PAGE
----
The award -winning (the Best Cultural Activity in NZ 2009 2010) Maori Tours, Kaikoura, use family history to provide boutique tours which trace tribal history and explore belief’s about the medicinal properties of native plants. On the Kaikoura peninsula, overlooking the whale-feeding grounds, we’re told there are some 40 tribes in New Zealand, each with a slightly different language, traditions, and legends.
‘Each marae has its own kawa and you will always be told what to do so don’t worry about going onto a marae’ says Maurice Manawatu – of Ngati Kuri hapu, Ngai Tahu iwi, descendants of Paikea, the whale rider.
‘We are people-people’ his wife Heather tells me when we have afternoon tea at their home before going to the Puhi Puhi Valley to learn to identify plants and their properties. As well as cures for toothache or dysentery, I learn that if I start to bald, the juice from the rimu is good for hair growth.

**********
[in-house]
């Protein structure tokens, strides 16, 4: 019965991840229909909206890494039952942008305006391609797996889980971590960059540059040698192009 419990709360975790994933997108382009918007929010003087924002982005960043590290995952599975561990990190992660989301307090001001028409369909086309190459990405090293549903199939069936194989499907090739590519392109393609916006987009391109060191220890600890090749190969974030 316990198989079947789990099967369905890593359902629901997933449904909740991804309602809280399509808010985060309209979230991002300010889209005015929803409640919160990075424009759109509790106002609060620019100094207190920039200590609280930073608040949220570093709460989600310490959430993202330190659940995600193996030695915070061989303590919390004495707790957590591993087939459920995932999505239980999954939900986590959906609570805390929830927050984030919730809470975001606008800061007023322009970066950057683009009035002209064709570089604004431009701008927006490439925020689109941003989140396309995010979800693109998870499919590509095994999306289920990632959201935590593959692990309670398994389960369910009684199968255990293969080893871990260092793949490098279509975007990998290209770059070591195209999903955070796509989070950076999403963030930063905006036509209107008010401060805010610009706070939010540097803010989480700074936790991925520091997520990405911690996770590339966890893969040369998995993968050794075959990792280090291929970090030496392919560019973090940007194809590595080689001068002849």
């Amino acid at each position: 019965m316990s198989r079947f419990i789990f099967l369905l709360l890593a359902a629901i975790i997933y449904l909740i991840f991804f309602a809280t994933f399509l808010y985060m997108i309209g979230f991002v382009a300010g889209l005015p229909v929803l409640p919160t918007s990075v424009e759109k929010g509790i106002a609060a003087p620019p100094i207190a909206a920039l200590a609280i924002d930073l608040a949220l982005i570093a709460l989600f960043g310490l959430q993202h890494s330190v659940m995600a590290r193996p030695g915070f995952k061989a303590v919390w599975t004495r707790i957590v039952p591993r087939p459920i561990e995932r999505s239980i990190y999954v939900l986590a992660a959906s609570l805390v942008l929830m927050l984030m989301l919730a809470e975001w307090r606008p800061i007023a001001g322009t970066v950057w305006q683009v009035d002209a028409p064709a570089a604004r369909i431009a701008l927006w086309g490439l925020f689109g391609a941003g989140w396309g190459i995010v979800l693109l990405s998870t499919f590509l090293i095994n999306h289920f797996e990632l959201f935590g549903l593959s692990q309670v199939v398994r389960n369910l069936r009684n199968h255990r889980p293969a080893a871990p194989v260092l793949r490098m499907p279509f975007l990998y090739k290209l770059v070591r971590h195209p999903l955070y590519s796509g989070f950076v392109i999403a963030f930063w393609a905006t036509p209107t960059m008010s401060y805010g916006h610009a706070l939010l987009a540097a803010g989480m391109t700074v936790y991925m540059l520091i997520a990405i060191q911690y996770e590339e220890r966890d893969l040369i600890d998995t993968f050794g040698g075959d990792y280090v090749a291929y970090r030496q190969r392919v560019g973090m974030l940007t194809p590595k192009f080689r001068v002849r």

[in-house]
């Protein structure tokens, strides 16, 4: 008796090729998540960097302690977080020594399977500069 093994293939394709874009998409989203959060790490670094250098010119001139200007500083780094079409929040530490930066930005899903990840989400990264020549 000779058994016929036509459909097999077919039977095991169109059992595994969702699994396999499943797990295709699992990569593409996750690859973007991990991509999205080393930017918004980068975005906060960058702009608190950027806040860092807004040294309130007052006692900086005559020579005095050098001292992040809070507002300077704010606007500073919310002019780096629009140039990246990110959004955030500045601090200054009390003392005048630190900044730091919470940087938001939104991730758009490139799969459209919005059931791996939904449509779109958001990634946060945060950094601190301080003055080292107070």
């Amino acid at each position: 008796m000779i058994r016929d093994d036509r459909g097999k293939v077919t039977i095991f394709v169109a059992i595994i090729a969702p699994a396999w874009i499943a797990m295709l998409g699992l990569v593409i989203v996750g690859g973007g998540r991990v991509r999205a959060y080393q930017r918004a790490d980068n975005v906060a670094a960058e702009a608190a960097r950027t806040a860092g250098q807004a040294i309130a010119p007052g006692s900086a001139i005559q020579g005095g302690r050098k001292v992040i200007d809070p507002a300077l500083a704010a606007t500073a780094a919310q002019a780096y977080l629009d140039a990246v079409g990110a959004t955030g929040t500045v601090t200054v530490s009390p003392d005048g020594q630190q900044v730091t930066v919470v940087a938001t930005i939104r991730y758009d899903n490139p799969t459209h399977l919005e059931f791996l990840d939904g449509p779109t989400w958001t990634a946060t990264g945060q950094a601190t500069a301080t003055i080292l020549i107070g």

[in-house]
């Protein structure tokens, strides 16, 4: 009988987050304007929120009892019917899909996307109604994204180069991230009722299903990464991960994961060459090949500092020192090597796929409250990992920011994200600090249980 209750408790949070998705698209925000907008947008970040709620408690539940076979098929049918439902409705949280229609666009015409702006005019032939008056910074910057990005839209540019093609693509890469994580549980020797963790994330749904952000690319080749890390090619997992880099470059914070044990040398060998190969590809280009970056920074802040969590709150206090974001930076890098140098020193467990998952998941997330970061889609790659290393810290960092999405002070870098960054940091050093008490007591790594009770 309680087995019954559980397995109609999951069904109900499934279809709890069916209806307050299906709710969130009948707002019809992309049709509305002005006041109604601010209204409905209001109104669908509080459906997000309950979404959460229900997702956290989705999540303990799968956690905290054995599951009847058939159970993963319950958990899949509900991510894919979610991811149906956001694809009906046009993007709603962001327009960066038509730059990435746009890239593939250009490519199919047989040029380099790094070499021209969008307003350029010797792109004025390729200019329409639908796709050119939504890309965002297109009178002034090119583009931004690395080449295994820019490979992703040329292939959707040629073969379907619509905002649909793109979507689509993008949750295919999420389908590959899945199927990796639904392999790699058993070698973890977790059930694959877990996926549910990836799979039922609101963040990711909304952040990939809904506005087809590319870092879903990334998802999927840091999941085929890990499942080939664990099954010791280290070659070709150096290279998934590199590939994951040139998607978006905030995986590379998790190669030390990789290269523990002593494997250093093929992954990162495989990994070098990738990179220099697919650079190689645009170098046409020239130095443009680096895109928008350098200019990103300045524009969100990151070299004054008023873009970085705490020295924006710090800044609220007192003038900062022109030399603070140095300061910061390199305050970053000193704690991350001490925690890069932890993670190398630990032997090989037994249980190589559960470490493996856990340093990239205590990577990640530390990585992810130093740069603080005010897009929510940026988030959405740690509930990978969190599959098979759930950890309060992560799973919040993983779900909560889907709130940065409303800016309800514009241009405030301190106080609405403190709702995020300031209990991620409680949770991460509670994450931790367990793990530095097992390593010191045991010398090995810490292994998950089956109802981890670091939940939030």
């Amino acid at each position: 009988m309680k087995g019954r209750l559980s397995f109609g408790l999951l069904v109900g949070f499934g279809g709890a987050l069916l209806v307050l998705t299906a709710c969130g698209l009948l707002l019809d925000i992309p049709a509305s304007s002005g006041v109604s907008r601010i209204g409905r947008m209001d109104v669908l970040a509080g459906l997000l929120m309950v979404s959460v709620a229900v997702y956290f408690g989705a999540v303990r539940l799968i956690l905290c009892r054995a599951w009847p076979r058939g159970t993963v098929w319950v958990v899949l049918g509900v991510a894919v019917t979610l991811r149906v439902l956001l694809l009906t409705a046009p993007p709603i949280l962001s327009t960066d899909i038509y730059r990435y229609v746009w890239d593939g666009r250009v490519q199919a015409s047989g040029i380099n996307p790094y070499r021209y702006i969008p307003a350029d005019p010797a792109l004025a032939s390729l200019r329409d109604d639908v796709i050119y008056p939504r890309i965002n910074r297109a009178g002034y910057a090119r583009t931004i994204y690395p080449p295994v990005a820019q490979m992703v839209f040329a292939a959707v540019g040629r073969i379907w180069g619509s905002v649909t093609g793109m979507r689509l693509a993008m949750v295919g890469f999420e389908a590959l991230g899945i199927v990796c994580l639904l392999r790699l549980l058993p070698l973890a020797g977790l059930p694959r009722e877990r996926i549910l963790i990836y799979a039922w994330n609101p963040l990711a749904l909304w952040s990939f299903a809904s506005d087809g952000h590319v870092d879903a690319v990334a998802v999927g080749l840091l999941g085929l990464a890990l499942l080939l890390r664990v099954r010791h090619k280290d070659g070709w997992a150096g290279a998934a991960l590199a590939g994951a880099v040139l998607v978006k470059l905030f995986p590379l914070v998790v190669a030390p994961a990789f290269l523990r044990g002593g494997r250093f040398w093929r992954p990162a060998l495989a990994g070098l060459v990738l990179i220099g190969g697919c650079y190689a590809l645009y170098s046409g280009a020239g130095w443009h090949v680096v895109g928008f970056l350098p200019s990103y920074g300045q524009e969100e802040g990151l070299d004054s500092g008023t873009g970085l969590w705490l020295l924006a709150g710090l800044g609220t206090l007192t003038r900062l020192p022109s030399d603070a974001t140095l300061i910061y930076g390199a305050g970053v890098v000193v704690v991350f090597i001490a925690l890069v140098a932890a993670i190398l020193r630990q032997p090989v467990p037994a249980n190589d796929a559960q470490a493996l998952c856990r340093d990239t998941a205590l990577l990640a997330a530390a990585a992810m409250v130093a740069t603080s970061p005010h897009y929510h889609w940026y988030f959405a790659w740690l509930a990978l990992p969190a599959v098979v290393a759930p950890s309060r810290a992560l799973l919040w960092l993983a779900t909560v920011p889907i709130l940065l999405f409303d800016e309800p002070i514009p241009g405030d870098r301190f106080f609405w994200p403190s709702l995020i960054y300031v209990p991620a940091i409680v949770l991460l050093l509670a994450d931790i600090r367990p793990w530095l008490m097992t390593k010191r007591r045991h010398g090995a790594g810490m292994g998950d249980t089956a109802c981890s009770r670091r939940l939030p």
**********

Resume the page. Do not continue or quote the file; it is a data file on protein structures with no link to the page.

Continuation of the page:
Maurice also points out the silver fern punga, ‘have you heard how this became a national icon?’ Holding the fern-like leaf – green on top and silver underneath – he continues. ‘In pre-European times, as Maori travelled from place to place at night, especially during times of war, the first warrior would bend a piece of the punga over so the silver showed in the moonlight for others to follow. Then as the last man came through he would turn it back so enemies would not know where they were going. When the first national rugby team was going to the UK, Maori suggested that it would be a great emblem as they too were warriors – and that’s how it started and now nearly all our sports teams wear the silver fern.’
This is a must do tour while in New Zealand.